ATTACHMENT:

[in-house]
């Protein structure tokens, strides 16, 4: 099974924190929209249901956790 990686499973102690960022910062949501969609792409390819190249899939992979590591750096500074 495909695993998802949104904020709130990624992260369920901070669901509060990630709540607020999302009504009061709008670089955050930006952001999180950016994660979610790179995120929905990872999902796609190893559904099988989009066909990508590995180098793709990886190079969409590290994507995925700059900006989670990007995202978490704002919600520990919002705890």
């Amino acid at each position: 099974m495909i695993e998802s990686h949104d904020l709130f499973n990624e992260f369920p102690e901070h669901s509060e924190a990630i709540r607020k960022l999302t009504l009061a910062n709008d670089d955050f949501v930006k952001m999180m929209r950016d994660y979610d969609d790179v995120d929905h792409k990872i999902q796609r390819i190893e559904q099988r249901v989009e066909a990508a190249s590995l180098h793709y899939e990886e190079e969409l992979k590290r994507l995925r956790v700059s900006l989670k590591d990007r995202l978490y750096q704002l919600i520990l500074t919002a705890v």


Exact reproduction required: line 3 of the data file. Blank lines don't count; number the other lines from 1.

């Amino acid at each position: 099974m495909i695993e998802s990686h949104d904020l709130f499973n990624e992260f369920p102690e901070h669901s509060e924190a990630i709540r607020k960022l999302t009504l009061a910062n709008d670089d955050f949501v930006k952001m999180m929209r950016d994660y979610d969609d790179v995120d929905h792409k990872i999902q796609r390819i190893e559904q099988r249901v989009e066909a990508a190249s590995l180098h793709y899939e990886e190079e969409l992979k590290r994507l995925r956790v700059s900006l989670k590591d990007r995202l978490y750096q704002l919600i520990l500074t919002a705890v």